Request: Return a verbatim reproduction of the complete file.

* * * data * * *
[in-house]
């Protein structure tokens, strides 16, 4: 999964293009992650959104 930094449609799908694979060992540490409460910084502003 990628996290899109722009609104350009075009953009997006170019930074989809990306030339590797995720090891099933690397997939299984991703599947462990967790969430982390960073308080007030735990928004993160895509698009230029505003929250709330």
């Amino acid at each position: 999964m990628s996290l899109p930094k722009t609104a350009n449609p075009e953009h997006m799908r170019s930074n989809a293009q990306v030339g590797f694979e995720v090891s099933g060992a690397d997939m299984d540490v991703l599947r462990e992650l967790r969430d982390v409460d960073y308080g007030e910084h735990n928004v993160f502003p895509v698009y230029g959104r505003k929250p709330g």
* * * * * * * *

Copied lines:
[in-house]
């Protein structure tokens, strides 16, 4: 999964293009992650959104 930094449609799908694979060992540490409460910084502003 990628996290899109722009609104350009075009953009997006170019930074989809990306030339590797995720090891099933690397997939299984991703599947462990967790969430982390960073308080007030735990928004993160895509698009230029505003929250709330």
């Amino acid at each position: 999964m990628s996290l899109p930094k722009t609104a350009n449609p075009e953009h997006m799908r170019s930074n989809a293009q990306v030339g590797f694979e995720v090891s099933g060992a690397d997939m299984d540490v991703l599947r462990e992650l967790r969430d982390v409460d960073y308080g007030e910084h735990n928004v993160f502003p895509v698009y230029g959104r505003k929250p709330g």